That being said, at least with a shift towards marketing future resistance we might also see a few disclaimers thrown in, perhaps “Future-resistant…but only out to 2027” or “Resistant to light splashes of the future but full immersion will void your warranty.”

4. So if not future-proof, then future “what”?

I would argue that instead of proofing against the future and attempting to block it out, we actually need to speed up our adaptation to the future by letting it in. Organisations don’t need more future-proofing, they need to grow their future focus.

Every leader has the choice as to where to focus their time, energy, and attention. They can focus on the past – what we’ve previously achieved, last quarter’s results, and our proven products and ideas. They can focus on the present – improving productivity, current projects, and even organisational culture. Or they can focus on the future – how things are changing, emerging opportunities, new challenges, and our ability to adapt.

It’s not that leaders need to do one of these; they need to do all of them, but the proportion of time they spend on each needs to shift based on current conditions. In times of stability, the past can often be a reliable predictor of the future. As such, in a stable environment, a strong focus on the past and present makes sense. But in times of uncertainty, the past becomes a far less reliable predictor, and we need to put more time and energy into understanding emerging trends and exploring new strategic options.

5. A future ‘anything’ ain’t easy

The problem with two-word catchphrases is that they sound simple, even when they’re actually quite challenging. Just like crafting a water-resistant Omega Seamaster Planet Ocean Ultra Deep, which requires encasing a self-winding movement with Co-Axial escapement in a carved block of solid titanium and covering it with an Edge-defined Film-fed Growth sapphire crystal display (or so I’ve been told), creating a future-focused organisation also takes a fair bit of work.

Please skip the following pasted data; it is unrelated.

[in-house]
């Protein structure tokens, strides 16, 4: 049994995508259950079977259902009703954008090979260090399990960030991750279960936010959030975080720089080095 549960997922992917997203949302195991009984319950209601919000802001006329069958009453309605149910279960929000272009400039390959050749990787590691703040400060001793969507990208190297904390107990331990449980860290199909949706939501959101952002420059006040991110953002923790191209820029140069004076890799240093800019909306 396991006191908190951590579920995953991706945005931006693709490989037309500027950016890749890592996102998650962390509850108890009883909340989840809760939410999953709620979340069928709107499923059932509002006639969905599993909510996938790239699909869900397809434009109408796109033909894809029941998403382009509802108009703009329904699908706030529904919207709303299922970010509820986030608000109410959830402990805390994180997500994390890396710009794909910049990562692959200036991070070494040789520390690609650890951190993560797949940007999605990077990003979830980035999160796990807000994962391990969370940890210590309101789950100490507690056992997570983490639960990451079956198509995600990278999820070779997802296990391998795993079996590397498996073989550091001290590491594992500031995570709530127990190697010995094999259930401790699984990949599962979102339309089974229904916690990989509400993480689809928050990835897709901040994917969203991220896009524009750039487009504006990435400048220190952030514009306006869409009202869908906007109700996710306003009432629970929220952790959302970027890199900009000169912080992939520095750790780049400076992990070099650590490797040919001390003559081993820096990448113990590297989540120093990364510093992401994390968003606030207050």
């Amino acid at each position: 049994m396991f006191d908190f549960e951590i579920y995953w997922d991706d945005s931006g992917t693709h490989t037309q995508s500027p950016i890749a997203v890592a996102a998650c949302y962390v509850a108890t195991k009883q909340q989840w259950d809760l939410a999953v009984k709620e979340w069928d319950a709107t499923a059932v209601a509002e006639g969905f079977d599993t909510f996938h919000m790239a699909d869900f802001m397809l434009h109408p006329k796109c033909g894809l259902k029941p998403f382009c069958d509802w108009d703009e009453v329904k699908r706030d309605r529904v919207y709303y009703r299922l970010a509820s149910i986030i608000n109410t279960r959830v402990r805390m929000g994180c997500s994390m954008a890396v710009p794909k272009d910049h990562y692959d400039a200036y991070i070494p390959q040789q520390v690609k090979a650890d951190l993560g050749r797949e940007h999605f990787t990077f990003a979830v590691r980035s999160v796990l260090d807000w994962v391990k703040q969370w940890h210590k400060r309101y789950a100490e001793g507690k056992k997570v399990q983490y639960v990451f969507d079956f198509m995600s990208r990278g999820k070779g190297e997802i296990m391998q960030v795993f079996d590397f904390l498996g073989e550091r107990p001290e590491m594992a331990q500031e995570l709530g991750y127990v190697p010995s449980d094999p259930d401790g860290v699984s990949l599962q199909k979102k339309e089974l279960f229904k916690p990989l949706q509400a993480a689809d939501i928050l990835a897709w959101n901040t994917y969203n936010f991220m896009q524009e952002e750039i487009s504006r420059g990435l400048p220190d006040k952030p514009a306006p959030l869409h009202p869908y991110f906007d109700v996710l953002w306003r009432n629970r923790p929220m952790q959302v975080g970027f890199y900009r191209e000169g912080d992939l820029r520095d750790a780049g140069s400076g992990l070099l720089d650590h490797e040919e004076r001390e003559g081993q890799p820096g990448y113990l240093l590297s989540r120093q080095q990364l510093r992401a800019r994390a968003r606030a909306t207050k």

Unlike the past, which is fixed and knowable, the future is messy and undetermined. The management and leadership styles that work effectively in one domain don’t necessarily translate well into the other. Developing a future focus requires committing time and resources to exploring possibilities and imagining diverse outcomes. It requires leaders to accept the tension of ‘unknowing’ and resist the desire for certainty (because as soon as we collapse all possible futures into a single prediction, the only thing we can be certain about is that our prediction will certainly be wrong).

This may sound highly unproductive, and to be honest, who has the time to do all that when you can’t get to the bottom of your email inboxes and there’s a full calendar in front of you? But in unpredictable times, productivity could actually be your downfall. Productivity requires specialisation and a single-minded focus on doing a few things well, but this, in turn, creates rigidity. And business history is littered with stories of highly successful organisations that failed to see the future coming because they were rigidly focused on the successes of the past.

Shifting to a future focus requires a systemic change in how organisations are managed and led*. But you don’t get systemic change without first creating the conditions for it, and this doesn’t happen in a one-hour keynote or a half-day workshop. Systemic change requires resourcing, a commitment to new structures, the development of new processes, and a culture that supports ongoing learning and change.

*For an example of this, it’s worth taking a look at this Financial Times article on how IKEA has shifted to using scenarios as an integral part of its planning and management approach.

So in closing (this post ultimately has to end somewhere), beware of charlatans selling quick fixes to systemic issues. They may tell you what you want to hear, but it’s unlikely to be what you genuinely need, and it can also mislead us into believing something complex and challenging is simple and easy. But as Carl Sagan so eloquently put it, “Extinction is the rule. Survival is the exception.” So take heart in the fact that although the effort required to develop a future-focused organisation is high, so are the stakes you’re playing for.